The Proposed Scheme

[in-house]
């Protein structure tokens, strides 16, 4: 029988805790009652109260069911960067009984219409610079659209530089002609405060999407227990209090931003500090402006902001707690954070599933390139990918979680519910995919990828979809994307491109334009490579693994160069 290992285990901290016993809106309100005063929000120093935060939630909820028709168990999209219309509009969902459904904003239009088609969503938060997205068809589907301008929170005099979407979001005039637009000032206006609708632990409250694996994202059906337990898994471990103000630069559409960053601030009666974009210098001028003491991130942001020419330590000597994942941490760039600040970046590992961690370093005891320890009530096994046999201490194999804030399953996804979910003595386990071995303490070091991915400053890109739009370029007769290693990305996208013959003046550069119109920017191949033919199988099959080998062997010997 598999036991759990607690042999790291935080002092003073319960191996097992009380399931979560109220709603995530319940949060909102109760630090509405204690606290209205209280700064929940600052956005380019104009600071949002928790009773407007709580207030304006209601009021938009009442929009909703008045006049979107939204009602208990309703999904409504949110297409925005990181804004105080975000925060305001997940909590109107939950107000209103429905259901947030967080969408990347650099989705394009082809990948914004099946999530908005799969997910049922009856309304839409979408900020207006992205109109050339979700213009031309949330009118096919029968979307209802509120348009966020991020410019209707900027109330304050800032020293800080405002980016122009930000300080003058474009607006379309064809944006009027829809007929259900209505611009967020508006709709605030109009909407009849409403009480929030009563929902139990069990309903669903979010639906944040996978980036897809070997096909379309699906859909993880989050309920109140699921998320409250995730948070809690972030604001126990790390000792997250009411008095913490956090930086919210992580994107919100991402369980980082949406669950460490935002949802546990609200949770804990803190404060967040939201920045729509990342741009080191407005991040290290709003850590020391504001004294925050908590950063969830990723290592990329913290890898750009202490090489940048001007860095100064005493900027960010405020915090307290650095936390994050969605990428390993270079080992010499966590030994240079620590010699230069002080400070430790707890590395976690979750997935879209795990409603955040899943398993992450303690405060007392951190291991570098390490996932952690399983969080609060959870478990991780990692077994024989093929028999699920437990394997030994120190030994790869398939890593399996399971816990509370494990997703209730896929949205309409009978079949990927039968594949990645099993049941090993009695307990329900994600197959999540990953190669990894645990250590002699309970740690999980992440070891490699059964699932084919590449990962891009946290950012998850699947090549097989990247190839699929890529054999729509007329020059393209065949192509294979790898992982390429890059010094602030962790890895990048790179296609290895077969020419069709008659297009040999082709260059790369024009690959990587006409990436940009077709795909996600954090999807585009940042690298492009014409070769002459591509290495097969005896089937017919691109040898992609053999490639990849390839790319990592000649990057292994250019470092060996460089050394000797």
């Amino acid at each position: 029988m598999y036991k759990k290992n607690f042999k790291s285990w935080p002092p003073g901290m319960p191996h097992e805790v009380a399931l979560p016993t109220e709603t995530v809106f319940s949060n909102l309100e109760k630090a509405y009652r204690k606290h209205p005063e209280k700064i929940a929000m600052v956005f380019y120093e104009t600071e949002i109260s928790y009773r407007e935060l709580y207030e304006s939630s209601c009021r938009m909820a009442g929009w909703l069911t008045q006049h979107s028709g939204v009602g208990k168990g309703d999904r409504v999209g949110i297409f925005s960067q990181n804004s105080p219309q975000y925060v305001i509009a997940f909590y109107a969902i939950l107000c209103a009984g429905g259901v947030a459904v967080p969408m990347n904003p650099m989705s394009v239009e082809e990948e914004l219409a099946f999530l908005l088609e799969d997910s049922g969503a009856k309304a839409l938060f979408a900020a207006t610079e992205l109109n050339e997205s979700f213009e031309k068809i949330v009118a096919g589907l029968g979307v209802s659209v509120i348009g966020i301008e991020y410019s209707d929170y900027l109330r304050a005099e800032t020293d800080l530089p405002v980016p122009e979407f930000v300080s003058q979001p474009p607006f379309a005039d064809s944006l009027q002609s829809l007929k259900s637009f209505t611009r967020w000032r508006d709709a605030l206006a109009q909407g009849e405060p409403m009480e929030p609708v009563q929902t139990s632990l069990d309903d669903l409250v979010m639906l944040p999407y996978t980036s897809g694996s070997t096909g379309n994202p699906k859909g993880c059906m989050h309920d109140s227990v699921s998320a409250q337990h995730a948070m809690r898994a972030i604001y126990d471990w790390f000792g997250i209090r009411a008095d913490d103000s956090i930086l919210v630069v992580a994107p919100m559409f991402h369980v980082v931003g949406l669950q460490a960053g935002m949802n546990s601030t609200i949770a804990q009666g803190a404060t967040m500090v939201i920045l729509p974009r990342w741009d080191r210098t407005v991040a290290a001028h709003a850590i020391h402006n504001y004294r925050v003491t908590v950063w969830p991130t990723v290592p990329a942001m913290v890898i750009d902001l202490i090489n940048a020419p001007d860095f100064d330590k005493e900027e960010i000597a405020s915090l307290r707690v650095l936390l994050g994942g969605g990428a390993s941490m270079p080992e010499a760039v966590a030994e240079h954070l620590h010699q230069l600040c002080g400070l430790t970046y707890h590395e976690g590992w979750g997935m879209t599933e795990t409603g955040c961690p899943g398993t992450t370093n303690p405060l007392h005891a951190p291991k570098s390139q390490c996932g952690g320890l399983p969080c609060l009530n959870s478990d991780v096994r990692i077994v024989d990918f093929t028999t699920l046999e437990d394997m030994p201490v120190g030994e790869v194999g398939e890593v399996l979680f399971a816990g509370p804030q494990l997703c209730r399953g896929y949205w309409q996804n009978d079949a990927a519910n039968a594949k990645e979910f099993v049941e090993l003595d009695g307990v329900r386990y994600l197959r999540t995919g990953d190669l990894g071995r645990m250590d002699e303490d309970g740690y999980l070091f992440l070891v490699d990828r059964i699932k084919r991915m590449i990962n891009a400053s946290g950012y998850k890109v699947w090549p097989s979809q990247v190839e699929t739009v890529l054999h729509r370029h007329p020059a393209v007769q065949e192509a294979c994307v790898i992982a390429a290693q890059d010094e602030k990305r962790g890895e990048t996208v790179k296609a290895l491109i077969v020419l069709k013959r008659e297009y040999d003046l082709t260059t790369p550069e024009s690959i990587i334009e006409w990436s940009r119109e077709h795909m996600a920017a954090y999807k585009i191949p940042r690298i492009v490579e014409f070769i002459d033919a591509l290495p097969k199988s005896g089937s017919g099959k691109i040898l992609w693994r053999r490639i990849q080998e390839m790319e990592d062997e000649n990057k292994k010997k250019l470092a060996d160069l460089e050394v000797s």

Our analysis reveals that BS method tends to minimize dilution steps but ends up with notable sample and buffer consumptions leading to produce significant waste when compared to other dilution methods. Unlike BS, IDMA and DMRW schemes use up fewer input droplets, (such as reagent/sample and buffer) which is promising, however, both these methods spend extra time in the dilution process. These algorithms were developed for waste optimization. GORMA and REMIA focus on reactant minimization. All these different methods do not focus on optimizing the entire combination, i.e., steps, sample, buffer, waste together, which led us to explore an approach that can produce a consolidated improvement on the existing schemes [9, 12, 13].